It is widely acknowledged that engaging a wider range of people in conversations about climate engineering is desirable. Rather than reporting out specific insights derived from existing public engagement work, this panel will step back, addressing issues related to the rationales, promises, and challenges associated with public engagements in this domain more generally.
Jane Flegal is a PhD candidate in the Department of Environmental Science, Policy, and Management at UC Berkeley, where she is also affiliated with the Center for Science, Technology, Medicine, and Society and the Energy & Environment Policy Lab. Her research focuses on science and technology policy, in particular on the politics of science and expertise in the governance of emerging technologies. Jane is a Visiting Fellow at the School for the Future of Innovation in Society at Arizona State University in fall 2017. Prior to beginning her PhD, Jane worked as a Senior Policy Analyst at the Bipartisan Policy Center in Washington, DC, where she led research on climate engineering and federal energy innovation policy. She earned a BA in Environmental Studies & Politics from Mount Holyoke College in 2009.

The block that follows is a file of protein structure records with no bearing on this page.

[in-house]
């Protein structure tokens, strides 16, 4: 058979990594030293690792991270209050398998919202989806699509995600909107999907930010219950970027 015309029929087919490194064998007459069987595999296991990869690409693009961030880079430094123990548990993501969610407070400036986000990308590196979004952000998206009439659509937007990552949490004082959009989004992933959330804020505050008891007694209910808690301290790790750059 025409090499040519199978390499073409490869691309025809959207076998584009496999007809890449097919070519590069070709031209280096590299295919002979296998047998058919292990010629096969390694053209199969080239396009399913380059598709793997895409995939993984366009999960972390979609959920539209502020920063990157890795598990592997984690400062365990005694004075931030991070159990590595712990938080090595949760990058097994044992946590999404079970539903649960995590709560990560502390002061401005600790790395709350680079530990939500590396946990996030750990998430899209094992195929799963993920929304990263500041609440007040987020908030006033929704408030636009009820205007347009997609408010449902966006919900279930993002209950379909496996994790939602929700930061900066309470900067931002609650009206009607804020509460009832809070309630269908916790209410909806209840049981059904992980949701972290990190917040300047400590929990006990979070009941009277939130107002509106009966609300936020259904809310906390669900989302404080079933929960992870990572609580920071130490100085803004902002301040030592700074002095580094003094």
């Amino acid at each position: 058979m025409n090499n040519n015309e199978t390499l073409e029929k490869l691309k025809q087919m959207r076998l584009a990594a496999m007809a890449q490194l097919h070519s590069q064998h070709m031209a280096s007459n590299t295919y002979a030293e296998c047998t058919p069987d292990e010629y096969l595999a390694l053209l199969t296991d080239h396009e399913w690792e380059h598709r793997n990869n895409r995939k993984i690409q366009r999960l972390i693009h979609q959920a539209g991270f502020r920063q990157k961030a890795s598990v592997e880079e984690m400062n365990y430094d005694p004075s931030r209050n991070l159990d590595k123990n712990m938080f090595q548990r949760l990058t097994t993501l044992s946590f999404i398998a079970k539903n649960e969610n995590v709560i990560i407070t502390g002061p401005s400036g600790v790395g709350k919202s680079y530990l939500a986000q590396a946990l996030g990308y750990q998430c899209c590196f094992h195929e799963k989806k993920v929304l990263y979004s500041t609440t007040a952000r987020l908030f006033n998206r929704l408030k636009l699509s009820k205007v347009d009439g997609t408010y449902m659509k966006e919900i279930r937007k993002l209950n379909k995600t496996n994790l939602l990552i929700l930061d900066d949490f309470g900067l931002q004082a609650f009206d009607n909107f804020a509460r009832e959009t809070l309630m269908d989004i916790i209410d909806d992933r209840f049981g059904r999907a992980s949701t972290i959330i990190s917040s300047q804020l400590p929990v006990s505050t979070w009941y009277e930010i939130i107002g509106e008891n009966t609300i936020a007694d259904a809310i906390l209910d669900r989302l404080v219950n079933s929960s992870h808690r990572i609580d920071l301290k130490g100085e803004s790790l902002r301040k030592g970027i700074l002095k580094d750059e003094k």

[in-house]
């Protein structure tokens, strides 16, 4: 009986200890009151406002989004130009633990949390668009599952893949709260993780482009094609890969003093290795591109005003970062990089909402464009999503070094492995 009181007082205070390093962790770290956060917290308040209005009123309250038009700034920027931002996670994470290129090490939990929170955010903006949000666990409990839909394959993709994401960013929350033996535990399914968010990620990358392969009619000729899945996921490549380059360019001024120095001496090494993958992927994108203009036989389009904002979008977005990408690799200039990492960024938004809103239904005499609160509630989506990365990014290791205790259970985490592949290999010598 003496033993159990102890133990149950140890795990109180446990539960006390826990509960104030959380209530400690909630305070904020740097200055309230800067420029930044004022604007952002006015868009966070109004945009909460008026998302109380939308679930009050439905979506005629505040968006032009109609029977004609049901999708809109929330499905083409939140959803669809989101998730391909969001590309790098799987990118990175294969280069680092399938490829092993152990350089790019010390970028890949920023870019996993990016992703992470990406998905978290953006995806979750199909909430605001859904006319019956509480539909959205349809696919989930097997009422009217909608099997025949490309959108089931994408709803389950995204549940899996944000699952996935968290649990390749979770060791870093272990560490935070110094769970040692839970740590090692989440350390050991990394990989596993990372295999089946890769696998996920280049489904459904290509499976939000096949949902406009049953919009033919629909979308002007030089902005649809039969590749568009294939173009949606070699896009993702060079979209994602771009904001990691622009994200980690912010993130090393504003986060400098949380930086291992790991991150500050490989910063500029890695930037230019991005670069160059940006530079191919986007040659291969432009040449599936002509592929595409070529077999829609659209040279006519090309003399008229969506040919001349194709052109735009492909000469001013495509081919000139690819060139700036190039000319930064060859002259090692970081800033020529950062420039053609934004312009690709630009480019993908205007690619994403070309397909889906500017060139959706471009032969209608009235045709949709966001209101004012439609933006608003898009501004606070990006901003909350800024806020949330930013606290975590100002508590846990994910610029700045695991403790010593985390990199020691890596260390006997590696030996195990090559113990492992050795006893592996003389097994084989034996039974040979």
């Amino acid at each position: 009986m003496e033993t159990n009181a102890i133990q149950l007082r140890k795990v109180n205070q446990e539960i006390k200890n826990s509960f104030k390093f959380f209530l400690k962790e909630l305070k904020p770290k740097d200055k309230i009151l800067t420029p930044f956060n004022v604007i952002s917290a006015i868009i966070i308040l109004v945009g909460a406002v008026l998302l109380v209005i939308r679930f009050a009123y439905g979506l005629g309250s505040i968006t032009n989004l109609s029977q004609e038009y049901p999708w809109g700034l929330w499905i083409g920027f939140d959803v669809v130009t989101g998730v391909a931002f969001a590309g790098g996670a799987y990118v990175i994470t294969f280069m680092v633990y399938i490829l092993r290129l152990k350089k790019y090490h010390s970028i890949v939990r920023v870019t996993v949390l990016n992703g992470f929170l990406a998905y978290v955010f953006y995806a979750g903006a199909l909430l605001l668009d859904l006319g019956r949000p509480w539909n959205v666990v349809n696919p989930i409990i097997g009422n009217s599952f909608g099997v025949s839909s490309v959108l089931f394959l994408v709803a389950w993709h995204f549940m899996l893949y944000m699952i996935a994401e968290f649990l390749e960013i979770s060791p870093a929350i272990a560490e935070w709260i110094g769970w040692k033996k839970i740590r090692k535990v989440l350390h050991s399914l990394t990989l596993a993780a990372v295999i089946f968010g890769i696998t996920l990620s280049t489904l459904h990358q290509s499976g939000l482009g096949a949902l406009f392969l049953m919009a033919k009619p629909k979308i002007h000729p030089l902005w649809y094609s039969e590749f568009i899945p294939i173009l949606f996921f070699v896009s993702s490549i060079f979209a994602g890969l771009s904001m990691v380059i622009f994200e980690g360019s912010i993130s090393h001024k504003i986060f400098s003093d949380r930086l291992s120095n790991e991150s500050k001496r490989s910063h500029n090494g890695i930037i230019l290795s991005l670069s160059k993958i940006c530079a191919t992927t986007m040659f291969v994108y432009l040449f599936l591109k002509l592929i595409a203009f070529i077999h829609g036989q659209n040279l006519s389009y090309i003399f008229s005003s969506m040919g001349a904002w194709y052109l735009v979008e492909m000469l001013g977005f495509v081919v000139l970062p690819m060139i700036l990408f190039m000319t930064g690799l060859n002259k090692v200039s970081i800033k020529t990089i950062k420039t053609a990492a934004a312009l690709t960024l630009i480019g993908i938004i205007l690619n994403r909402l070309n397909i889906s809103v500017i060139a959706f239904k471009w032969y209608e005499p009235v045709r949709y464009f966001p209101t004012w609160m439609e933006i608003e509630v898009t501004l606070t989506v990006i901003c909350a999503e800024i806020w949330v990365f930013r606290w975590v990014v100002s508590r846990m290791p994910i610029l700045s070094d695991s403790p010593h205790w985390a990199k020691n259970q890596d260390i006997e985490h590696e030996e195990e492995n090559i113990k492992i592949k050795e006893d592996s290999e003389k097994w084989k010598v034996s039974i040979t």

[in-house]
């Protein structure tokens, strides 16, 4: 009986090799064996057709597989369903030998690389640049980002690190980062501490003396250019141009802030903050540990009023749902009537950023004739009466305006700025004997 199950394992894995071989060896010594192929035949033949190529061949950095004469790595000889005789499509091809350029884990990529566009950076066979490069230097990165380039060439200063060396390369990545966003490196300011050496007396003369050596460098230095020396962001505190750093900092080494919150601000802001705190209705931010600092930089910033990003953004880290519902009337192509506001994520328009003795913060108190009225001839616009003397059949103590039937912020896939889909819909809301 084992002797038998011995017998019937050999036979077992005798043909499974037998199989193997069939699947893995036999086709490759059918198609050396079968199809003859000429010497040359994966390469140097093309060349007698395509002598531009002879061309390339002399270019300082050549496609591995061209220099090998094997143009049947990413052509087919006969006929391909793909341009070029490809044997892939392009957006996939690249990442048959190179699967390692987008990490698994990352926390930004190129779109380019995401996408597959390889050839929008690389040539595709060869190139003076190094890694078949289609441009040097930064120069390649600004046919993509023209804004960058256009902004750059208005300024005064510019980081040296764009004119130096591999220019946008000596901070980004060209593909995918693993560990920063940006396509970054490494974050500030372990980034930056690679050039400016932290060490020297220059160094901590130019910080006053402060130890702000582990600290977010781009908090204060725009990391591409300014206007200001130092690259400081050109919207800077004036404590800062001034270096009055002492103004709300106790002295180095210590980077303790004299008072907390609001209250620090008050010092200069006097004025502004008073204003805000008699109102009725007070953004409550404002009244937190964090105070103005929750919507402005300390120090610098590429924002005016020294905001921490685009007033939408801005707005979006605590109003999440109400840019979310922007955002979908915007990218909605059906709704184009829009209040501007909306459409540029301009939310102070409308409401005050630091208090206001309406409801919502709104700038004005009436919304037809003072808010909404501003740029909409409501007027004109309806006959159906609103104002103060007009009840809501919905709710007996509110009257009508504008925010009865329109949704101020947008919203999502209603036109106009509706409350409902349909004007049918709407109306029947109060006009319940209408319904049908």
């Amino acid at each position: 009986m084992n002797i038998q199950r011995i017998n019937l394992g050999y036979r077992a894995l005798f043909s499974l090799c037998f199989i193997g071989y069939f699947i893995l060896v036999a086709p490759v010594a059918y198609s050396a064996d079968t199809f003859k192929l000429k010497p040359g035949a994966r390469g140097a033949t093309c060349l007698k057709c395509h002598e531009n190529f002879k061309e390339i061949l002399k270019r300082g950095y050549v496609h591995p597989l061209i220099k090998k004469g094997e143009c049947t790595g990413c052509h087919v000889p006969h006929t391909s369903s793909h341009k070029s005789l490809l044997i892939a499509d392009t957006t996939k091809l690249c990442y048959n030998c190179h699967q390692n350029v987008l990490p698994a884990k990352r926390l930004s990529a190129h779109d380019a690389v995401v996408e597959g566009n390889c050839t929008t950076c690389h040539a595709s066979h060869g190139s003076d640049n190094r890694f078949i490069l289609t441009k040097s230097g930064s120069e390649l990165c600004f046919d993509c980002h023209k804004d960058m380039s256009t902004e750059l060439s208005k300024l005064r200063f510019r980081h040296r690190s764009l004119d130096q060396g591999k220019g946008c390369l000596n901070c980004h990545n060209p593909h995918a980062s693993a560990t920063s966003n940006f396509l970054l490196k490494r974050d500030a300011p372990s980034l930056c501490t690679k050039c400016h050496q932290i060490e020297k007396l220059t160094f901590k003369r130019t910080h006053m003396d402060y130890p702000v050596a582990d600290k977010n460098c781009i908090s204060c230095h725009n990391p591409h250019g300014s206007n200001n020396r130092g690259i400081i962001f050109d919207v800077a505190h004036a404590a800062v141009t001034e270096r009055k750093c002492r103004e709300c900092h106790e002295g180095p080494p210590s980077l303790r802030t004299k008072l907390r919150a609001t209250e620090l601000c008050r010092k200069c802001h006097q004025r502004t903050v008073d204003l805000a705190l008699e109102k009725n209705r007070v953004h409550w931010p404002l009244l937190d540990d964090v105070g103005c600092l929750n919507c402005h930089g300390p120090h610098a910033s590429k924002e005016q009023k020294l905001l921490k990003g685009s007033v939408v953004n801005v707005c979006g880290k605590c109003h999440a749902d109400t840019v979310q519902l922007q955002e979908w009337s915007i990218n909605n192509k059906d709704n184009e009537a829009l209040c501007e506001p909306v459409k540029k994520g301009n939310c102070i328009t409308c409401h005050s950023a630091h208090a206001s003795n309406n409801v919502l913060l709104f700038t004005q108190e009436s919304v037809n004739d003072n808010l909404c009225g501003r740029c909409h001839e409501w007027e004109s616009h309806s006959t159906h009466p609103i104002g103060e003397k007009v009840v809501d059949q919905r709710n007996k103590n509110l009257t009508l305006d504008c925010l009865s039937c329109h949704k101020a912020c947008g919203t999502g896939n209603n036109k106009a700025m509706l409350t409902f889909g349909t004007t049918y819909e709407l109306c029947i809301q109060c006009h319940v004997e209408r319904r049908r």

Michael Thompson is the Managing Director for the Forum for Climate Engineering Assessment, and Policy Advisor with the Carnegie Climate Geoengineering Governance Initiative. Previously he has been a researcher at the Smithsonian Institution in Washington, D.C., and The Energy and Resources Institute in Delhi, India.
Arunabha Ghosh is CEO of the Council on Energy, Environment and Water (CEEW), consistently ranked (three years running) as one of South Asia's leading policy research institutions; and among the world’s 20 best climate think-tanks in 2016. With work experience in 40 countries and having previously worked at Princeton, Oxford, UNDP (New York) and WTO (Geneva), Arunabha advises governments, industry, civil society and international organisations around the world. He is the co-author/editor of four books: The Palgrave Handbook of the International Political Economy of Energy (2016); Energising India: Towards a Resilient and Equitable Energy System (SAGE, 2016); Human Development and Global Institutions (Routledge, 2016); and Climate Change: A Risk Assessment (FCO, 2015). Arunabha’s essay “Rethink India’s energy strategy” in Nature was selected as one of 2015’s ten most influential essays. Dr Ghosh has advised the Prime Minister’s Office and several ministries; was invited by France to advise on the COP21 climate negotiations; has been actively involved with the International Solar Alliance; and serves on the Executive Committee of the India-U.S. PACEsetter Fund. He also co-chaired the international governance working group of the Solar Radiation Management Governance Initiative. He is a World Economic Forum Young Global Leader and in 2016 was appointed to the World Economic Forum’s Global Future Council on Energy. He holds a D.Phil. from Oxford.